A proposal that passed the state House on Wednesday would give Oregon consumers of kratom more assurance about the safety of these products.
House Bill 4010 would regulate the manufacturing and sales of kratom, which is sold in various forms and used as a stimulant or painkiller. The proposal would require processors and retailers to register with the state Department of Revenue. The agency would be in charge of devising testing and other rules regulating the industry. The bill would make it a misdemeanor to sell kratom to those under 21 and require processors to certify that their products are tested to ensure they’re not adulterated.
Retailers would be banned from selling kratom products that are from companies not registered with the state. The Department of Revenue expects fewer than 20 processors to register.
One of them, PDX Aromatics, a Portland-based company selling coffee, tea and essential oils, filed testimony supporting the bill, saying it would ensure that kratom sold to the public is not contaminated.
“While a number of companies like ours have adopted robust quality standards and have chosen to participate in programs that require adherence to good manufacturing practices, many have not,” wrote Jenn Lauder, director of marketing and advocacy for PDX Aromatics. “Some will not, unless and until they are forced to. In the meantime, even one irresponsible vendor is too many. Their reluctance to consider consumer safety endangers public health and puts the entire industry at risk.”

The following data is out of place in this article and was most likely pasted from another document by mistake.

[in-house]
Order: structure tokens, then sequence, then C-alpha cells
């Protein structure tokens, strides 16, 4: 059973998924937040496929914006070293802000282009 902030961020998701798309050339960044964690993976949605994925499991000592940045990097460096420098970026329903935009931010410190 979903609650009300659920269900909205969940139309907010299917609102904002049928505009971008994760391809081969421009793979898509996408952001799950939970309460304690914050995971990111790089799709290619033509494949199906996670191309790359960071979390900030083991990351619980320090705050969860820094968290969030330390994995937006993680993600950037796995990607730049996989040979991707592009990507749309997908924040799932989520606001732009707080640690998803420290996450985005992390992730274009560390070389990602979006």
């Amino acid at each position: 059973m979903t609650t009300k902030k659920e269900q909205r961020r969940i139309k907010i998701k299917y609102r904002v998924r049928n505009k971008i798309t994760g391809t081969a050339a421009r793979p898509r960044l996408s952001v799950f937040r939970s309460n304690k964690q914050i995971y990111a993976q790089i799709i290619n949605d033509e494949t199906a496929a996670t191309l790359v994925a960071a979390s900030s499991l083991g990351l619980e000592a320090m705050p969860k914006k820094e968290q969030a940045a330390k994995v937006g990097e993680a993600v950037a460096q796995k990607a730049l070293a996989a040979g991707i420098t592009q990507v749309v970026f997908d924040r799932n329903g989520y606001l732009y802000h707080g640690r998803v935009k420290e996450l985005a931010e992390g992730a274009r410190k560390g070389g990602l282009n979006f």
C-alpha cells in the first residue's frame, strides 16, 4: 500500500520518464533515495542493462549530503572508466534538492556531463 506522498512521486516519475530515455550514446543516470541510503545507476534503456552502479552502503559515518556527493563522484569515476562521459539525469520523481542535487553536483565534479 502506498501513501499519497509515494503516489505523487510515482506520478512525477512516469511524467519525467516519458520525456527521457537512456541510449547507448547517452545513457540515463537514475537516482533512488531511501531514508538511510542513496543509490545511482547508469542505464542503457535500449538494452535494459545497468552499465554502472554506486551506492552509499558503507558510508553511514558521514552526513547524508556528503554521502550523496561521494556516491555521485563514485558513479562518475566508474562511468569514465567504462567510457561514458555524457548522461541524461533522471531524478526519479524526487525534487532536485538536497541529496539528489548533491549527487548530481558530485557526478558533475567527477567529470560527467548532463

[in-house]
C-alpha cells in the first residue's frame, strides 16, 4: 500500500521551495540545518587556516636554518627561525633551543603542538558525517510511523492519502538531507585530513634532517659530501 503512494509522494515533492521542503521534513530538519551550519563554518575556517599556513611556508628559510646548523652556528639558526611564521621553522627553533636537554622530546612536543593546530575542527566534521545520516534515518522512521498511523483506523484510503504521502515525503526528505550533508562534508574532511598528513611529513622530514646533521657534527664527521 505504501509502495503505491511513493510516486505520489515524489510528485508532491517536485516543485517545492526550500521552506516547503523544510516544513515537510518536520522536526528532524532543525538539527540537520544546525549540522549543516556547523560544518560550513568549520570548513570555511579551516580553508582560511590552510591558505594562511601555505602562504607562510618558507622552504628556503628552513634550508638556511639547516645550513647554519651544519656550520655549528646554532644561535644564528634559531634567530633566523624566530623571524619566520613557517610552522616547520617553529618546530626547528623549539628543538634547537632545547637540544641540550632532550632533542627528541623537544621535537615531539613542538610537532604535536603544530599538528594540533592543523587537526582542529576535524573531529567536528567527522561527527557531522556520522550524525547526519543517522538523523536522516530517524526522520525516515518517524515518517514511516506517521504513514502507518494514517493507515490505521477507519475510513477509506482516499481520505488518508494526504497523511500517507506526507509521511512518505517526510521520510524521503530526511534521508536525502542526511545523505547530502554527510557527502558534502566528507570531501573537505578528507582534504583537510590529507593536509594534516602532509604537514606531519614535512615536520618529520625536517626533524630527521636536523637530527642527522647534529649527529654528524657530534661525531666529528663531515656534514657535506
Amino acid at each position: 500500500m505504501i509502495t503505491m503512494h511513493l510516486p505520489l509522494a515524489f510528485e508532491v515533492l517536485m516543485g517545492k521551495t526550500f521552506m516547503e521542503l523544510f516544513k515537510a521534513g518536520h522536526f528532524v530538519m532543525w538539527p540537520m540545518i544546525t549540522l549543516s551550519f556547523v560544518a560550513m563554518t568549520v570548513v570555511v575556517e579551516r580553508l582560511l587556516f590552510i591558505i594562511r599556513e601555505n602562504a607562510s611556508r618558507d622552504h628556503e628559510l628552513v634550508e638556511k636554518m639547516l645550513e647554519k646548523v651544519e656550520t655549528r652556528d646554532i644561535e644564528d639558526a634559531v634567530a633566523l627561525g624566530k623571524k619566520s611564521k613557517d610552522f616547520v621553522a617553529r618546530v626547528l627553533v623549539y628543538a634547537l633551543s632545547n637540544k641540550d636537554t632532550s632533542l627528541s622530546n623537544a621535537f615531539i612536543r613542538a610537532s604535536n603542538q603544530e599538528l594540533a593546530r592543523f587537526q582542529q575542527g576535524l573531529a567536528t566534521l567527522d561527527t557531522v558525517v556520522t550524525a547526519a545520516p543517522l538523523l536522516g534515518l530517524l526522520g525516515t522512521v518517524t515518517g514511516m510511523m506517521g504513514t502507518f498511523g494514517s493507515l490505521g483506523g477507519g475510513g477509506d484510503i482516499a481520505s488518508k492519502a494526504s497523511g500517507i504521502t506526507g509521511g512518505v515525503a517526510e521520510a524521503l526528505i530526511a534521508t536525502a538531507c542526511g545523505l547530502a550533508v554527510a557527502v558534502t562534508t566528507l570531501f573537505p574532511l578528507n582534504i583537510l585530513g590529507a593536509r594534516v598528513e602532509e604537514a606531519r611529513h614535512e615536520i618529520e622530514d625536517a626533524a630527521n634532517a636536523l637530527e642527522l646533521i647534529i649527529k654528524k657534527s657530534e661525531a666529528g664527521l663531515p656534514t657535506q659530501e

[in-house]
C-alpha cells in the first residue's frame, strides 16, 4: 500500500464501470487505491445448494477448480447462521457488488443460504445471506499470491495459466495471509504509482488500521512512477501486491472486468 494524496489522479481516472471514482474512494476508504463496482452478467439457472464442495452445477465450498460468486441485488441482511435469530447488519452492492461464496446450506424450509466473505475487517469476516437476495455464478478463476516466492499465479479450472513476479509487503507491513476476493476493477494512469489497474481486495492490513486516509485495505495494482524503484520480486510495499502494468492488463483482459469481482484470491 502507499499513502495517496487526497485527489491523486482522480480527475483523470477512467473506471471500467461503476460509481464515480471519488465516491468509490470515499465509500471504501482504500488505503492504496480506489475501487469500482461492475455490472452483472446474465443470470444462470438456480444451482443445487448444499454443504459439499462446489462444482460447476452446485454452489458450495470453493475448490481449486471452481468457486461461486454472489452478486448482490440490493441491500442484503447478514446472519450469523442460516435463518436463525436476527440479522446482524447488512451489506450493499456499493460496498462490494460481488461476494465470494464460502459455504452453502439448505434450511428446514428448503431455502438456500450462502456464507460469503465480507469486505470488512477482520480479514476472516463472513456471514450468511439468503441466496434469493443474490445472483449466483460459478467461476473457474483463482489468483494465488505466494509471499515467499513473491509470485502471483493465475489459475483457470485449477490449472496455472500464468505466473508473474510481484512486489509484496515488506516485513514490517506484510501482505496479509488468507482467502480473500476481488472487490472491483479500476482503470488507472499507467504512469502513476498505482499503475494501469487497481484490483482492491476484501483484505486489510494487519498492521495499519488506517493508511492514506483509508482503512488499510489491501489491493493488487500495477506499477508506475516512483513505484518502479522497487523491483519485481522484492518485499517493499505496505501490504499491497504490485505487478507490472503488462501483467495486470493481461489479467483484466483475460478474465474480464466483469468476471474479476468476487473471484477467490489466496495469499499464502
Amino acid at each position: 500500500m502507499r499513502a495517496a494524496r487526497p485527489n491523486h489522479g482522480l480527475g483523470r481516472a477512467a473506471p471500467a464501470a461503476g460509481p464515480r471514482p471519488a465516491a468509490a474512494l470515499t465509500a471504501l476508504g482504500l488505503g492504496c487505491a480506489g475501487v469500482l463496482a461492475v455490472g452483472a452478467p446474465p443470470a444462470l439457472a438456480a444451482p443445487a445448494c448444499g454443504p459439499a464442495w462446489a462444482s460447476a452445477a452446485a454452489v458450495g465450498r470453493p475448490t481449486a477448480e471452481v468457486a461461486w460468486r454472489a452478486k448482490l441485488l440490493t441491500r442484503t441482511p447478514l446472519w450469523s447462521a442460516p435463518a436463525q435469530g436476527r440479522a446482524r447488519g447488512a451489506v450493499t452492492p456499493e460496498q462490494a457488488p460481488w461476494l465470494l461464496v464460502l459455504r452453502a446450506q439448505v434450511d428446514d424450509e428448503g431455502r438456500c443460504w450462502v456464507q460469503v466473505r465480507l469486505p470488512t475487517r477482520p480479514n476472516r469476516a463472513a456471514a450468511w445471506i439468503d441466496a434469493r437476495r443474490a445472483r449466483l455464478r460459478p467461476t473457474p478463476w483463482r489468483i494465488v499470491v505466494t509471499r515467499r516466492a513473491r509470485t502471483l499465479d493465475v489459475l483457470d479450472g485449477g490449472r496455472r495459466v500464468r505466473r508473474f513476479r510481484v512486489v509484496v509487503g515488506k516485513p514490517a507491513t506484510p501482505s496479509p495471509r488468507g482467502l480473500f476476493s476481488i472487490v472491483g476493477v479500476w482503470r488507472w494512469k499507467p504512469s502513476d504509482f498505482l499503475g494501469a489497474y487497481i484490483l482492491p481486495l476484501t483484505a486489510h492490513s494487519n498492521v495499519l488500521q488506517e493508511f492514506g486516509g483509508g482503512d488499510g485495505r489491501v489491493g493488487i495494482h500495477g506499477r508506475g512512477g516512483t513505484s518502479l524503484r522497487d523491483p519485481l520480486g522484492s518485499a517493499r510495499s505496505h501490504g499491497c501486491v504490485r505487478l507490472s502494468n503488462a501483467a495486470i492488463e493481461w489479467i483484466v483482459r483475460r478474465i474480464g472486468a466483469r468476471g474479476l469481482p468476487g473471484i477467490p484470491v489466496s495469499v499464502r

In 2018, several companies – including PDX Aromatics – recalled kratom products after the Food and Drug Administration found salmonella in them. Nearly 200 people got sick and 50 were hospitalized, with cases in 41 states, including Oregon, according to the federal Centers for Disease Control and Prevention.
California, Washington and Oregon had the highest numbers of sick people, with 13 each in Oregon and California and 16 sickened in Washington.
Kratom comes from the leaves of a tree native to southeast Asia. They are chewed, brewed or crushed into a bitter green powder sold in the U.S. as pills, capsules, teas or extracts. In low doses, kratom is a stimulant; in higher doses, it is a sedative and is used to treat pain or for opioid cessation. It is also used recreationally.
Last year, the Legislature passed another bill banning the sale of kratom to those younger than 21 and putting the state Department of Agriculture in charge of regulations, including testing and labeling standards. Gov. Kate Brown vetoed it. The current bill resolves her issues by putting the Department of Revenue in charge, Rep. David Brock Smith, R-Port Orford, said before the vote.
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